These data reflect the impact of DM in this group, which is substantial considering that there are between 170 and 194 million people with DM. Its prevalence in Spain is 13.8%, and 11.6% are at risk of developing T2DM.6,7

This last subgroup encompasses the so-called prediabetes.8 The diagnostic criteria for impaired glucose tolerance and impaired basal glucose have changed in recent decades,9,10 but in 2010 the American Diabetes Association recommended the use of glycosylated hemoglobin (HbA1c) levels ranging from 5.7% to 6.4% to define prediabetes.6 Epidemiologically, prediabetes represents a significant problem, because in 2010 there were already 65 million prediabetics in Europe.11,12 From the pathophysiological viewpoint, prediabetes is related to insulin resistance and β-cell dysfunction.13,14

Prediabetes has been associated with other CVRFs and increased total cardiovascular risk. The DECODE study15 showed prediabetes to be associated with an increased risk of coronary and cardiovascular death. The prognostic impact of HbA1c in IHD was verified in a recent meta-analysis of more than 11,000 patients (the ARIC study), and its association with mortality was much more significant in patients with no established diagnosis of DM.16 Data have also been reported for approximately 900 patients followed up for 14 years suggesting that healthy individuals with prediabetes, based on HbA1c levels, are at greater risk of developing IHD.17

It, therefore, seems plausible that patients with coronary revascularization who also have prediabetes represent a population subgroup with a higher number of cardiovascular events. The limited data available in the literature show conflicting results, both short- and long-term. Timmer et al.,18 in a retrospective, observational study of 4176 non-diabetic patients with acute coronary syndrome (ACS) with ST elevation (STE-ACS), showed an association between increasing HbA1c levels and long-term mortality after dividing the population into quartiles. Thirty-day mortality was however similar. Chan et al.19 prospectively studied a cohort of 317 diabetic patients with ACS, divided into two groups based on their HbA1c level, using a threshold of 7%. There were no differences in clinical prognosis at six months. Most patients had non-ST elevation ACS (NSTE-ACS). Lazzeri et al.20 subsequently enrolled into a study 518 non-diabetic patients with STE-ACS referred for primary angioplasty, who were divided into groups with a cut-off point of HbA1c of 6.5%. No differences were found in the short- or long-term prognosis. Cicek et al.21 conducted a prospective, single center study on 374 patients with STE-ACS; after measuring HbA1c levels, they divided the population into three groups: <5.6%, 5.7–6.4%, and >6.5%. The group in the DM range had a higher hospital mortality rate, with no differences between those with and without prior DM diagnosis. A higher cardiovascular event rate was reported in the prediabetes group as compared to the group with no prediabetes. More recently, Tian et al.22 reported a post hoc analysis of a prospective, multicenter study conducted in China on a population with STE-ACS referred for primary angioplasty. The study enrolled 608 patients, and determined prognosis at 7 and 30 days. There were three groups based on their HbA1c level: <5.6%, 5.7–6.4%, and >6.5%. No significant differences in mortality and AMI were found at 7 and 30 days.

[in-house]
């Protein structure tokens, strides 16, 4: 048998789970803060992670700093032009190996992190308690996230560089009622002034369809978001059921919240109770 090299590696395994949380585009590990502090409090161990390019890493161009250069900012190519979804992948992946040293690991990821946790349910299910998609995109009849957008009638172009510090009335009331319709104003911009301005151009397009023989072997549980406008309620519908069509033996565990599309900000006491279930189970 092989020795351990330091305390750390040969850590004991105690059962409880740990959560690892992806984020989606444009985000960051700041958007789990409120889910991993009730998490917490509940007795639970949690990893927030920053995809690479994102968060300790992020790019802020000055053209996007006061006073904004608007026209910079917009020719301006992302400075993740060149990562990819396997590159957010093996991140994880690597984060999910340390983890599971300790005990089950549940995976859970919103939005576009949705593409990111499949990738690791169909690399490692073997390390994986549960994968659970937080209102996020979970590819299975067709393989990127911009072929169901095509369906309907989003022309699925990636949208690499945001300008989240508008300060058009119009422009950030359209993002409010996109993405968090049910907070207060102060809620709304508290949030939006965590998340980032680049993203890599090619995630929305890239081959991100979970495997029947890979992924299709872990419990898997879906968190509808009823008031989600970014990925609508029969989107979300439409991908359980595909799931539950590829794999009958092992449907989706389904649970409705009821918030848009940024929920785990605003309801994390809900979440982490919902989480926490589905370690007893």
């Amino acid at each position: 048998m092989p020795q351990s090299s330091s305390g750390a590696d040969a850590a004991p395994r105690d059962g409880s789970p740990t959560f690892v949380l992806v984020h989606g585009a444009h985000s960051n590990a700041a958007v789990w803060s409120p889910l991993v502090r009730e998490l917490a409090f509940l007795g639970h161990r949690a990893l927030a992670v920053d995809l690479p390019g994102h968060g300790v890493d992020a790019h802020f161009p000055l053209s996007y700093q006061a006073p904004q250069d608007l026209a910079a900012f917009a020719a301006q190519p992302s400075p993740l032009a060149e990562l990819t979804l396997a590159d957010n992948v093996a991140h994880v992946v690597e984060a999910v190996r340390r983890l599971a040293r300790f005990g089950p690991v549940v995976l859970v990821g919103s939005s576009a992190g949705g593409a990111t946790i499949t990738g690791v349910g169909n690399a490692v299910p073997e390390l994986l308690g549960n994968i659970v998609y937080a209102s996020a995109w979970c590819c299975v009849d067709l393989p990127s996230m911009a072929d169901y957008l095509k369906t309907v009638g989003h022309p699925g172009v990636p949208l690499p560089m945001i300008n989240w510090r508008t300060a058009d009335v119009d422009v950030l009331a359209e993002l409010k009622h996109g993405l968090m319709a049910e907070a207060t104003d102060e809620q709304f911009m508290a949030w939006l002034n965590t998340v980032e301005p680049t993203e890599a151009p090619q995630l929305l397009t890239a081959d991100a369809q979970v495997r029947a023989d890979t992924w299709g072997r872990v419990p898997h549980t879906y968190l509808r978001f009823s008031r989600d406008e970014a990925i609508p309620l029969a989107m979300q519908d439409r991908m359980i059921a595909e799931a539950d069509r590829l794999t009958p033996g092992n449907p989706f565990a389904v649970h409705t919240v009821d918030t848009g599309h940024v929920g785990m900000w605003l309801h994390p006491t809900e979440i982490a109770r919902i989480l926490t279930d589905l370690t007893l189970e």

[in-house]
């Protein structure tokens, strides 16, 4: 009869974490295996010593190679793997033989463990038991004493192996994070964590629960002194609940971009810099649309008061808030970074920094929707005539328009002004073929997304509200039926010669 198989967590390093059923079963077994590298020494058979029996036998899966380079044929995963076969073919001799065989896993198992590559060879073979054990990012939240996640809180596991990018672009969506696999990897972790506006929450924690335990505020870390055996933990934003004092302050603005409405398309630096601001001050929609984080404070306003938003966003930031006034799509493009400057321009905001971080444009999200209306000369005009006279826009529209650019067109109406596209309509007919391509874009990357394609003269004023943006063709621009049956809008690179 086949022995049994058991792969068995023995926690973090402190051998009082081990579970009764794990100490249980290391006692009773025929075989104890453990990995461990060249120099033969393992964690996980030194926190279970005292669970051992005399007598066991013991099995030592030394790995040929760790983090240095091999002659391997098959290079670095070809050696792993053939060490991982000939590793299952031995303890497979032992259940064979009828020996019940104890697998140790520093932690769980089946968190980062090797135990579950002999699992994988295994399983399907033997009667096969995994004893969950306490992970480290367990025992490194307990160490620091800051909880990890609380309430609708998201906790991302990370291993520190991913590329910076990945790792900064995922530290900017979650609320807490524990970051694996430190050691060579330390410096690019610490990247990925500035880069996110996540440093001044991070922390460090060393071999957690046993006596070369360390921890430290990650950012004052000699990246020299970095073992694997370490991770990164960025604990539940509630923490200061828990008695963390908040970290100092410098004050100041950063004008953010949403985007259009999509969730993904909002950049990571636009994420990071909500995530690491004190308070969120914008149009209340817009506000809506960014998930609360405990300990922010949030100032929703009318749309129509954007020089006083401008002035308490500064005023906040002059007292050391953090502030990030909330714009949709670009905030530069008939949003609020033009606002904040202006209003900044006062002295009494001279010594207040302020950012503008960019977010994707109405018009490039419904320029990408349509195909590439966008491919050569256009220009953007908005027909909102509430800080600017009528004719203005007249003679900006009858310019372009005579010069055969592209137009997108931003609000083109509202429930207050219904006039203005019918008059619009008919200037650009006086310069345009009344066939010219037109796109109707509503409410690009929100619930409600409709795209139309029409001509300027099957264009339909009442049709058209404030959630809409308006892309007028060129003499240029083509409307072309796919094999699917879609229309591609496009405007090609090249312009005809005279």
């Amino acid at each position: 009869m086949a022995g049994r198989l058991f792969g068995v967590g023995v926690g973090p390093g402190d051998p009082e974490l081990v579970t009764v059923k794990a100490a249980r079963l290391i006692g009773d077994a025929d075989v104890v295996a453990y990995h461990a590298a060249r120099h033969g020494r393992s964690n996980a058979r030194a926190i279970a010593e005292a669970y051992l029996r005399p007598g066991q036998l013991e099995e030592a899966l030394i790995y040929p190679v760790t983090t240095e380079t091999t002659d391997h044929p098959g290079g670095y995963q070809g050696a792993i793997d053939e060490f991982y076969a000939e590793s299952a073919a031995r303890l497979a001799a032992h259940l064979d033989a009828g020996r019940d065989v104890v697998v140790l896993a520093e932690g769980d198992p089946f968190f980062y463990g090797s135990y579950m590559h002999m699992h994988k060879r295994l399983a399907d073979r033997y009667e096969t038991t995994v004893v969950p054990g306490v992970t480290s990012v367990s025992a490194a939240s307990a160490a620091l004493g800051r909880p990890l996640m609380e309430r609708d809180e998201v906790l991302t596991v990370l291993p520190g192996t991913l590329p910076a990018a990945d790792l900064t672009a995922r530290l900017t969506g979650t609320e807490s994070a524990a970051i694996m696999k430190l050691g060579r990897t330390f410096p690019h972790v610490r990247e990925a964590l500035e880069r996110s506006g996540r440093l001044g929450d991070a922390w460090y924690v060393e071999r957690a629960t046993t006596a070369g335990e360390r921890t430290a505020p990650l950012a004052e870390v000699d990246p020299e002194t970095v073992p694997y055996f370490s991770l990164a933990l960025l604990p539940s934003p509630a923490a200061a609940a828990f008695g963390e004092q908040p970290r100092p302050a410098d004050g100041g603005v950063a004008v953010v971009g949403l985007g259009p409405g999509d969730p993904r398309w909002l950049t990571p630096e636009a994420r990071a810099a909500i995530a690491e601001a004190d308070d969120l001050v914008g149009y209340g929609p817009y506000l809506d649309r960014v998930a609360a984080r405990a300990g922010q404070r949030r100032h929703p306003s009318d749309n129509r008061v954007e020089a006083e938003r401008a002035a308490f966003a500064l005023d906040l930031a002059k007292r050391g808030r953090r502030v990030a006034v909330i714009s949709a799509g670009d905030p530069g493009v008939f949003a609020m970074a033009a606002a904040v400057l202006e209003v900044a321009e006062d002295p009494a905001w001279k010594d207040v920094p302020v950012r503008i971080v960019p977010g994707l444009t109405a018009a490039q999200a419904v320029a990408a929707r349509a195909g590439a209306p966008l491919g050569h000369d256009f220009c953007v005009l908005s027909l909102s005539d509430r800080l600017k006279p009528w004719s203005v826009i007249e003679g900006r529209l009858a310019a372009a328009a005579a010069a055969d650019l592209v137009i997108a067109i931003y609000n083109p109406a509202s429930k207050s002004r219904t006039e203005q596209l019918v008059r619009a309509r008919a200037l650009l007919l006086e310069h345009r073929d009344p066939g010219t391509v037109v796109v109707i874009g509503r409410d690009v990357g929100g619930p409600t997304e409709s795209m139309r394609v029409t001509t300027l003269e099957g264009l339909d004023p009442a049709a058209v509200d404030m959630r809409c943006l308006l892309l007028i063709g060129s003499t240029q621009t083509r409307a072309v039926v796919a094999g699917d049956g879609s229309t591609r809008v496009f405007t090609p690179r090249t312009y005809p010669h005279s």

This study was undertaken to assess whether patients with ischemic heart disease undergoing percutaneous coronary revascularization who also have prediabetes represent a population at a greater long-term risk of cardiovascular events.


This was a retrospective cohort study. The database of the hemodynamics section of Hospital Clínico Universitario Lozano Blesa was reviewed to identify those patients who had had intracoronary stents implanted in 2010. The inclusion criteria were as follows: age over 18 years, stent implantation during 2010, and the availability of an HbA1c measurement during their hospital stay. The exclusion criteria included: a diagnosis of T2DM and HbA1c levels in the T2DM range.

Study groups were defined based on the HbA1c level: a “prediabetes” group with values ranging from 5.7% to 6.4%, and a “no prediabetes” group with values <5.7%. The outcome variables (mortality, hospital admissions, myocardial infarction, and revascularization procedures)23 were verified to allow for the association to be estimated. Data were collected from procedure reports, and laboratory values were taken from the clinical records. Outcome variables were verified through the hospital Intranet, which allows access to health data in the autonomous community.

For statistical analysis, a description was given of the demographic variables in the overall sample and in each cohort, with measures of central tendency (mean) and standard deviation for the quantitative variables, and percentages for the categorical variables. A search was subsequently made for differences in variable distribution between the two study cohorts. After verifying normality with a Kolmogorov–Smirnov test, a Student's t test was used for the quantitative variables, and a Chi-square test and a Fisher exact test were used for the categorical variables. If no normality was found, a Mann–Whitney U test was used. Measurement of the incidence of the outcome variables was then continued, after which the relative risk of prediabetes as a function of the outcome variables and the corresponding confidence interval were estimated. SPSS version 15 was used. No intervention was performed, and informed consent was therefore not required. A confidentiality agreement was signed with the hospital.


Based on the inclusion criteria and the availability of the required data, a total of 132 patients with 226 coronary stents were analyzed. After patients with inadequate laboratory data (n=40) had been excluded, prediabetes was found in 40.2% of the patient sample, which was divided into prediabetes (n=37) and no prediabetes cohorts (n=55).

Table 1 shows the demographic characteristics and personal histories of the patient sample. No significant differences were seen between the groups in variable distribution in the study cohorts.

Table 1.

Study variables in the general population and by study cohort.